Timing of the Announcement:
I apologize that many of you were blindsided by the announcement.
Nina Totenberg, NPR’s Legal Affairs Correspondent, got wind of the negotiations and tweeted news of the name change (and not the corresponding $30,000,000 gift) shortly after noon on Thursday. The University’s Board of Visitors (BoV) had an executive committee meeting that day to consider, among other things, the conditional gifts and the corresponding law school name change. We were unable to respond to Ms. Totenberg’s 12:30 tweet or to subsequent press inquiries until the BoV had a chance to vote.
The BoV meeting started at 1:45 and quickly moved to a closed session to discuss the naming. The law school announcements were embargoed until negotiations and important discussions with the BoV were concluded and the University released its press release.
Comments from Students and Alums
I have received a great many comments in response to the gift announcement and corresponding name change. I’ve made an effort to read all of them – most are simple congratulations, some congratulatory messages say they don’t like the name but understand the realities and how the gift is great for the law school, many are very positive, many are very negative (almost all respectful). I regret that I am unable to respond to each message.
Diplomas and other questions
In addition to providing feedback, some students and alumni have asked questions about the logistics of the name change. We are still working through some of the specifics, but the most frequently raised question is about what law school name will appear on students’ diploma.
As background, the diplomas are issued by George Mason University which is the only school name that appears – and will continue to appear – on the top of the diploma. At the bottom of the diploma are four signatures (the Rector’s, the University Registrar’s, the University President’s, and the Dean’s). Under the Dean’s signature is the notation “Dean, School of Law.” This is where the Antonin Scalia Law School would be mentioned.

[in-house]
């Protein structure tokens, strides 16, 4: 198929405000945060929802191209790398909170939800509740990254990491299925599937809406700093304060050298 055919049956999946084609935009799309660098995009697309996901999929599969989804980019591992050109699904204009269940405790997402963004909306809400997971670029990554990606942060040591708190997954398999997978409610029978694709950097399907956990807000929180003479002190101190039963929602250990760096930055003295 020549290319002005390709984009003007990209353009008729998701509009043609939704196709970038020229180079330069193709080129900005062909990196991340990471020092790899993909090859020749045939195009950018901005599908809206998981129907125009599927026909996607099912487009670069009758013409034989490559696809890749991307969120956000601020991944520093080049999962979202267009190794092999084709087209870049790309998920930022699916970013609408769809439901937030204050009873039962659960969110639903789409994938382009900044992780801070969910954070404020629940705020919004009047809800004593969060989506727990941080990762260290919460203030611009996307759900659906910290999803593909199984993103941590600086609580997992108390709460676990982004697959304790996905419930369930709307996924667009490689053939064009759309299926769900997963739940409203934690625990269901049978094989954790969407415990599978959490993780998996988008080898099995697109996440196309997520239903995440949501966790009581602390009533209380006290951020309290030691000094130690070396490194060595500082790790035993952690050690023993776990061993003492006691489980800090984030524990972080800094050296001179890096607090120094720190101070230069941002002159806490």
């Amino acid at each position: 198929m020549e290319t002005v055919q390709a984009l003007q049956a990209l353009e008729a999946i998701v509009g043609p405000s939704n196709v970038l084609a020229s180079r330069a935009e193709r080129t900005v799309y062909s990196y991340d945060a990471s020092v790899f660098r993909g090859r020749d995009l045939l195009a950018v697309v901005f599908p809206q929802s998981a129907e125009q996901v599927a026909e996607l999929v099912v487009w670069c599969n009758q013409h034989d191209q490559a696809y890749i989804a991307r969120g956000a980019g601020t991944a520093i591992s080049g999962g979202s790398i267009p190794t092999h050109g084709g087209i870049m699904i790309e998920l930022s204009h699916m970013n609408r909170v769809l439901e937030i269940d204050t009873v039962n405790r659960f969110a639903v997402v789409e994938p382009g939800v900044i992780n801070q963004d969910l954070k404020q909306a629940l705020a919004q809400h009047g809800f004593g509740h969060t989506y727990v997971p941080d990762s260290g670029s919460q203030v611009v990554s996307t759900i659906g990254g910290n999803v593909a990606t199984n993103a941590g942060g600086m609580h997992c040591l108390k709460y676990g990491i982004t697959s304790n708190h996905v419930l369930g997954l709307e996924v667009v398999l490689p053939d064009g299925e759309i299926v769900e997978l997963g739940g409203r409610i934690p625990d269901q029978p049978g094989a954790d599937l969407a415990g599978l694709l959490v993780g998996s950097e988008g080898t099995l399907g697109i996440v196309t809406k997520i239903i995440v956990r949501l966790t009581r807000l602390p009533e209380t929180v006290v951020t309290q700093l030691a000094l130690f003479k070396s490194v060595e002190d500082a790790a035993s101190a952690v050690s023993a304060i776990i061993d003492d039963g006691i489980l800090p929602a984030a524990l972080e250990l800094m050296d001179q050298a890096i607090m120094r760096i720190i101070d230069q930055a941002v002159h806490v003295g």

The name change will occur on July 1, 2016, so nothing will change with this year’s diplomas. In terms of future diplomas, some students have asked that they be allowed to choose which law school name to have listed in the signature block. Associate Dean Annamaria Nields is exploring our options in this regard so that hopefully we can accommodate student requests. We will make an announcement to the student body once we have the details confirmed.
As Dean of the law school, it is my job to faithfully pursue a course of action that I believe to be in the best interest of the school. I am steadfast in my belief that the combination of the gift and naming is a tremendous step forward for our great law school.
That’s all for now.
Onward and Upward!
Henry N. Butler
Dean, George Mason University School of Law